Alone and sometimes lonely: A winter romance

Brent Northup

A Love Song

The Myrna Loy

Perhaps inspired by boats in bottles, Hollywood made a movie in a bubble.

“A Love Song” was filmed in Colorado in fall 2020 during the heart of the pandemic, pre-vaccine. The cast and crew operated in their own “bubble,” with mandatory seven-day quarantines, accompanied by strict safety precautions.

The movie itself reflects the isolation of the 2020 world: A past-her-prime 60-something woman lives alone in a campground. She yearns for a visit from Lito, a former friend who once promised he’d visit.

One day, Faye puts a calendar on the table, closes her eyes and randomly circles one date. She writes “today” in that square.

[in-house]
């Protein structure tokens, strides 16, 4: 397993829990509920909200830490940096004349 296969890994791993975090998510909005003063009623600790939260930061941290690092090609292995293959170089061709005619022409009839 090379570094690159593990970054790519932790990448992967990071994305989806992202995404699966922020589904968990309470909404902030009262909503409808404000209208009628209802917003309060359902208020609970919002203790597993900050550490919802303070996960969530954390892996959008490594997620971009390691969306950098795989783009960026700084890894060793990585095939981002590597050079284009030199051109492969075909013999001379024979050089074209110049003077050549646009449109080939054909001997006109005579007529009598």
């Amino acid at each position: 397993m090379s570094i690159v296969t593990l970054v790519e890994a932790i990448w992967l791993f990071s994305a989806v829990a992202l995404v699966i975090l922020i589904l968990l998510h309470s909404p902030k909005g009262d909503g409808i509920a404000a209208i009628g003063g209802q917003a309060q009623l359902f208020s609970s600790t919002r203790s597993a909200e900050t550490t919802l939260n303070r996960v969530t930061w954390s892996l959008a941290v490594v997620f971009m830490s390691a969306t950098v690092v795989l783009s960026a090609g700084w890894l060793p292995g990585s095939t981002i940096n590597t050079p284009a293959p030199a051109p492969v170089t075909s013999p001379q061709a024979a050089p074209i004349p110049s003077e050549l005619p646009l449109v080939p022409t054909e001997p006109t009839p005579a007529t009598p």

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A hope? The day she will move on? We’re not sure.

Faye’s daily life includes drinking coffee, fishing, watching birds – and waiting to see if Campsite number seven gets any mail.

“I picked seven because it’s lucky,” she says.

Faye is a widow. The man she hopes will return is a widower.

Connection seems predestined, a winter romance almost guaranteed.

But the honest script forgoes the

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